Watling proves point with some tough play
I’ve had my eye on Bradley-John – BJ to everyone in cricket – Watling since he scored 378 in the 2008 Hamilton senior club final.
It’s possible Watling’s is the highest score in New Zealand senior club cricket. He batted 10 hours for High School Old Boys in that Howden Cup final against Eastern Suburbs.
No matter what the grade of cricket, a score of 378 takes some getting. Watling had shown his Bradmanesque qualities even earlier, scoring 220 for the Hamilton Boys’ High School first XI.
So it was obvious he could bat a bit, and that concentration wasn’t a problem. Yet when he dipped his toe in first-class cricket for Northern Districts in 2004, it was as a wicketkeeper.
He was born in South Africa, but his family moved to New Zealand when he was 10. His hero, he said, was Jonty Rhodes.
I can see the likeness. Rhodes was a superb fieldsman, lightning fast. So is Watling.
At the crease, Rhodes scuttled rapidly between the wickets and placed the ball. So does Watling. Rhodes was never a big hitter, and that’s not Watling’s game, either.
The Hamilton man, tutored for many years by the canny Chris Kuggeleijn, hasn’t had the easiest path in establishing his wicketkeeping test spot.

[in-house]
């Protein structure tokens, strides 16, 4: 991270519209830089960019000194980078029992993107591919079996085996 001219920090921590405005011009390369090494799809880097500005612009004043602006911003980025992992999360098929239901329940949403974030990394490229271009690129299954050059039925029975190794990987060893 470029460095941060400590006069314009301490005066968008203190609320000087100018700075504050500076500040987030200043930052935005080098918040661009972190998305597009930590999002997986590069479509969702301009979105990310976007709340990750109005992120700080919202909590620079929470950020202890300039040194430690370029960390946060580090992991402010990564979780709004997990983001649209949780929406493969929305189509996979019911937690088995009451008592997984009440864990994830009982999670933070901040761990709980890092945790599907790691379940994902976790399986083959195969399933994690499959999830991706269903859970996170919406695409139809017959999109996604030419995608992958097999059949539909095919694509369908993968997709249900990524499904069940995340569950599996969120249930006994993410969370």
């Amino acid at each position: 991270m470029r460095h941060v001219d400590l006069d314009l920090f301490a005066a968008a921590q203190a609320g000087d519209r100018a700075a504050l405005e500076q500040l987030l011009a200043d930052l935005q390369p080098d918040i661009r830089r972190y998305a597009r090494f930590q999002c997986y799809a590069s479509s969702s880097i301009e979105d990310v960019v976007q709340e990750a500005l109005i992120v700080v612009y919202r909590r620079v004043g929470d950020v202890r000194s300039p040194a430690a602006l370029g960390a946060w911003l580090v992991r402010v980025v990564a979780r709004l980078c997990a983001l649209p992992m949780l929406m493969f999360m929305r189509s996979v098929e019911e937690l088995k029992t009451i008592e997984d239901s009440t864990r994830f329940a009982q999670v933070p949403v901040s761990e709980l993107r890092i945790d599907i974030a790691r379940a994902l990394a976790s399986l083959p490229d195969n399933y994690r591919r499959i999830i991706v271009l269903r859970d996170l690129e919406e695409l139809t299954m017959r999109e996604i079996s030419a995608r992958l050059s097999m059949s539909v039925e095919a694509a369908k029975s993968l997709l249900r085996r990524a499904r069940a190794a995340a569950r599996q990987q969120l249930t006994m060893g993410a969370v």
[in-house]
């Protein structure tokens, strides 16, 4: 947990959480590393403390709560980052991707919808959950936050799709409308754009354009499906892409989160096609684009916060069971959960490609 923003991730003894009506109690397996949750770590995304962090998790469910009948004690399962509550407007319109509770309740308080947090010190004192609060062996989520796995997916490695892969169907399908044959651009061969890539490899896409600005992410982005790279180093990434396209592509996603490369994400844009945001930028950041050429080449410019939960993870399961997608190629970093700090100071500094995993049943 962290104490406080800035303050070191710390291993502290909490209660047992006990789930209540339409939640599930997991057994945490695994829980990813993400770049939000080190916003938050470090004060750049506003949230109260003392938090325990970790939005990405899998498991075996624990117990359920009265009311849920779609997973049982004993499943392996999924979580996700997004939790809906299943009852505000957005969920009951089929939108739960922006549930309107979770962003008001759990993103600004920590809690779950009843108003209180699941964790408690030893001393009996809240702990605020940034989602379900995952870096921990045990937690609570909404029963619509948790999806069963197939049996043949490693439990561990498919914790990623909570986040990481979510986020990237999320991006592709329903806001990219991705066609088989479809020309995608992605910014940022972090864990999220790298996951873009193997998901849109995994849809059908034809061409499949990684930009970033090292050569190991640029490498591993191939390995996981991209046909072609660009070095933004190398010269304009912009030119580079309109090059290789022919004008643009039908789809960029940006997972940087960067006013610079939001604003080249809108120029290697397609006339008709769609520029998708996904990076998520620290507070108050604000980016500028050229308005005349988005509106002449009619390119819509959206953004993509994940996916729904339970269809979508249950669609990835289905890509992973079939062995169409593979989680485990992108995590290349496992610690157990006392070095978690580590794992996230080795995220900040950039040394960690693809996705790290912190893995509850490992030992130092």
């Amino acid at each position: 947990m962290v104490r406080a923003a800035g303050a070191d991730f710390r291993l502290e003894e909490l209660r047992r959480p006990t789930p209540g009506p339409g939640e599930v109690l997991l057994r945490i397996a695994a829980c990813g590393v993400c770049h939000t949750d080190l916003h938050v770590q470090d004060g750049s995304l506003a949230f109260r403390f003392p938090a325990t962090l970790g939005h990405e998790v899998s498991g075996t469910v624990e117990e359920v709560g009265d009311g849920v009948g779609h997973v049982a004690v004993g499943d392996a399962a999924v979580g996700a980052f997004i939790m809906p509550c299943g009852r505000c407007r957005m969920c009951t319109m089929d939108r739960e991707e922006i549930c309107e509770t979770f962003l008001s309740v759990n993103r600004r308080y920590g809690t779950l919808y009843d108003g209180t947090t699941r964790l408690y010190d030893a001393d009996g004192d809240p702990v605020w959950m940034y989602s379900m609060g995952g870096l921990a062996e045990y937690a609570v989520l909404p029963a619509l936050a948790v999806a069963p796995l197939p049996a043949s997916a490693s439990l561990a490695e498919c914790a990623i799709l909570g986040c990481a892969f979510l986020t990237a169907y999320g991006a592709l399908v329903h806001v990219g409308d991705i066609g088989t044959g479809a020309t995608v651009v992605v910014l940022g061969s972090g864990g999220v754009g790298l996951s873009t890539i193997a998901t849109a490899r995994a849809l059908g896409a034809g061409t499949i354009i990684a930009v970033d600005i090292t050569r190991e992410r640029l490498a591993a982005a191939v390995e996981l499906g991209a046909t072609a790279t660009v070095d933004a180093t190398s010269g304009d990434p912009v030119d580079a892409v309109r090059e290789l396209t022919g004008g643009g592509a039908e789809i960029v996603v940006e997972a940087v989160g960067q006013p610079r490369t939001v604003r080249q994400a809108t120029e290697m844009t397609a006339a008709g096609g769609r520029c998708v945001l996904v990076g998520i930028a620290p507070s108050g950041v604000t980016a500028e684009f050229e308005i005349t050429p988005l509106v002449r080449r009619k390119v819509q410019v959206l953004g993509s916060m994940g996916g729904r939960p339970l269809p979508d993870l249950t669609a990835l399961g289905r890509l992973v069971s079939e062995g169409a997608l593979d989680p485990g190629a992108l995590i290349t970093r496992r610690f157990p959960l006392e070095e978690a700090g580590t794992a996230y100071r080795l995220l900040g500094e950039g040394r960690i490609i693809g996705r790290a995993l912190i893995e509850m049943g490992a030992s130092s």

He made his test debut – as a specialist batsman – against Pakistan in Napier in 2009, when he scored a promising 60 not out.
But he has had to jostle with several wicketkeepers in recent years, including Brendon McCullum, Reese Young, Gareth Hopkins and Kruger van Wyk, to cement his test spot. Even now transplanted Australian Luke Ronchi is waiting in the wings.
Watling showed his class by scoring a maiden test century against Zimbabwe in Napier last year, but much more impressive was his batting against the fire of Steyn, Morkel and Philander in South Africa a couple of months ago. He showed he had the cou- rage and the technique to bat for long periods against good bowlers. He did so again at the Basin Reserve over the weekend, batting three hours for 60 against Anderson, Finn, Broad and Panesar and holding together a faltering New Zealand innings.
New Zealand’s test wicketkeepers have generally been handy batsmen, right back to Ken James and Eric Tindill before World War II.
Afterwards Frank Mooney, Artie Dick, Ken Wadsworth, Warren Lees and Ian Smith contributed increasingly well. Into the 1990s, Adam Parore was even good enough to have the odd game as a specialist batsman. McCullum has been even better. Watling isn’t like McCullum. He isn’t a dasher. He doesn’t look impatient, doesn’t have to be forever on the attack.
But in his own way he may end up being just as valuable a batsman, with his sound technique and calm temperament. He’s only 27, so could have a decade of test cricket ahead of him.
He may be one of the players a resurgent New Zealand team is built around over the next few years.